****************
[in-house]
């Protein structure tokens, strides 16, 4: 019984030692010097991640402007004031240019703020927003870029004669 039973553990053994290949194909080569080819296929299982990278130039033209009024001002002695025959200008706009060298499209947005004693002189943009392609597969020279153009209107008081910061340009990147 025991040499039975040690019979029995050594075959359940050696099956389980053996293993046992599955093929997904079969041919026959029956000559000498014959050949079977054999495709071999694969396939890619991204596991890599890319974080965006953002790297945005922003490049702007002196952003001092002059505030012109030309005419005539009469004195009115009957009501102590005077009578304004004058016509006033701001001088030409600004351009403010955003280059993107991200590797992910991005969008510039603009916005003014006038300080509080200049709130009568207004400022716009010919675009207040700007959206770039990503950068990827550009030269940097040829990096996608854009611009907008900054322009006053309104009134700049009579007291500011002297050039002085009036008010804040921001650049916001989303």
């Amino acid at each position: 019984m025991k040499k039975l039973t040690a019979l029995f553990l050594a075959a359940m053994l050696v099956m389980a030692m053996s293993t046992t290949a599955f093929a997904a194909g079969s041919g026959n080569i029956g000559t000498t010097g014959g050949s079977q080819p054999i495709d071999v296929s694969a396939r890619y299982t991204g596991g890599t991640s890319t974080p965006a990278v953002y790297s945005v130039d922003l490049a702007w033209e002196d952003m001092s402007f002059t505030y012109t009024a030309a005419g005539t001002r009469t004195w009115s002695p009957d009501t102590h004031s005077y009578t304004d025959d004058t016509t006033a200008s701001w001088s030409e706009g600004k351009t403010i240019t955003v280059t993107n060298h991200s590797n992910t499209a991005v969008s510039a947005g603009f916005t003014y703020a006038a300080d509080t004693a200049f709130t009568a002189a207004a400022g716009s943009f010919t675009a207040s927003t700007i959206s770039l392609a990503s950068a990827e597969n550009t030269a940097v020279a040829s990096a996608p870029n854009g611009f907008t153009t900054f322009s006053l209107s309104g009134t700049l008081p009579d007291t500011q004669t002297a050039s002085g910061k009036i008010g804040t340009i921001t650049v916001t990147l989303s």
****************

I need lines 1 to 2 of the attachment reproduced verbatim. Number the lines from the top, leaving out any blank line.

[in-house]
């Protein structure tokens, strides 16, 4: 019984030692010097991640402007004031240019703020927003870029004669 039973553990053994290949194909080569080819296929299982990278130039033209009024001002002695025959200008706009060298499209947005004693002189943009392609597969020279153009209107008081910061340009990147 025991040499039975040690019979029995050594075959359940050696099956389980053996293993046992599955093929997904079969041919026959029956000559000498014959050949079977054999495709071999694969396939890619991204596991890599890319974080965006953002790297945005922003490049702007002196952003001092002059505030012109030309005419005539009469004195009115009957009501102590005077009578304004004058016509006033701001001088030409600004351009403010955003280059993107991200590797992910991005969008510039603009916005003014006038300080509080200049709130009568207004400022716009010919675009207040700007959206770039990503950068990827550009030269940097040829990096996608854009611009907008900054322009006053309104009134700049009579007291500011002297050039002085009036008010804040921001650049916001989303």